Rivian Automotive Inc (RIVN.O) saw a substantial drop in its stock value on Thursday, experiencing its most significant daily percentage decline since its debut in 2021, with shares falling by nearly 23%. This decline came after the electric vehicle manufacturer announced its intention to issue $1.5 billion in convertible green bonds.
Rivian, headquartered in Irvine, California, anticipates that these bonds, which have a maturity date in October 2030 and offer the option to be converted into either cash or the company’s shares, will play a role in mitigating the risks associated with the launch of its R2 sports utility vehicle in Georgia. A company spokesperson explained this strategy to Reuters on Wednesday. Notably, this marks the second time in less than a year that Rivian is issuing such green bonds, attracting investment from those interested in supporting environmentally conscious projects. Previously, the company issued a $1.3 billion convertible green bond in March, aimed at supporting the introduction of its smaller R2 vehicle family.
The raise came earlier than expected
Rivian’s shares experienced a significant decline of 22.9%, closing at $18.27, representing a three-month low. The stock, which has declined by approximately 1% year-to-date, has now fallen by 77% from its initial public offering price of $78 in November 2021. Elliot Johnson, Chief Investment Officer at Evolve ETFs, which manages assets totaling over $5.2 billion, including investments in EV startups like Rivian, remarked that “The raise came earlier than expected,” and he expressed concern about potential dilution in cash flow. Johnson emphasized that Rivian is still perceived as a speculative business.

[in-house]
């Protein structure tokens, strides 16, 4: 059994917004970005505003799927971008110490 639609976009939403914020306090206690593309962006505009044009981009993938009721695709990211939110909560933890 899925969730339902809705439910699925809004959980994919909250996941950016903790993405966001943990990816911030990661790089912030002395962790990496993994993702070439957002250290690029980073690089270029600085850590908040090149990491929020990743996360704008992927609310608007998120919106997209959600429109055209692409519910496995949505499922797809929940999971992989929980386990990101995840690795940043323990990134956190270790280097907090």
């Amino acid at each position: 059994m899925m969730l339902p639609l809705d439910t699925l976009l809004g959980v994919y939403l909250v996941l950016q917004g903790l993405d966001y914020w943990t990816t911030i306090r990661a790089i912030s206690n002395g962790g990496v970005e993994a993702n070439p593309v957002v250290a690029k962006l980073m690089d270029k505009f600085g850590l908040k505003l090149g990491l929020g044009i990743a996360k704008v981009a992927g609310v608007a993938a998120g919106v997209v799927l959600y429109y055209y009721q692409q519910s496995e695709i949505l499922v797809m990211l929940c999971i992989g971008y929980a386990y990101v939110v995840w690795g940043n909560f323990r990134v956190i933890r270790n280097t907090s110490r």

Company, backed by e-commerce giant Amazon (AMZN.O), has been actively spending capital to scale up production and compete with the market leader, Tesla Inc (TSLA.O), which has been reducing prices. In the third quarter, Rivian exceeded expectations by producing 16,304 vehicles and delivering 15,564 vehicles to customers. However, the company’s announcement on Monday that it is on track to deliver 52,000 vehicles for the year disappointed many investors and analysts who had anticipated an increase in the production target.
Company had sufficient funds to sustain its operations
According to data from LSEG, Rivian announced on Wednesday that it anticipates third-quarter revenue to reach up to $1.33 billion, which is more than double the figure from the previous year and aligns with analysts’ forecasts.
As of September 30th, Rivian had approximately $9.1 billion in cash on its balance sheet, a decrease from the $10.2 billion recorded in June. In August, Rivian’s CEO, Robert Scaringe, stated that the company had sufficient funds to sustain its operations through 2025 while actively managing costs.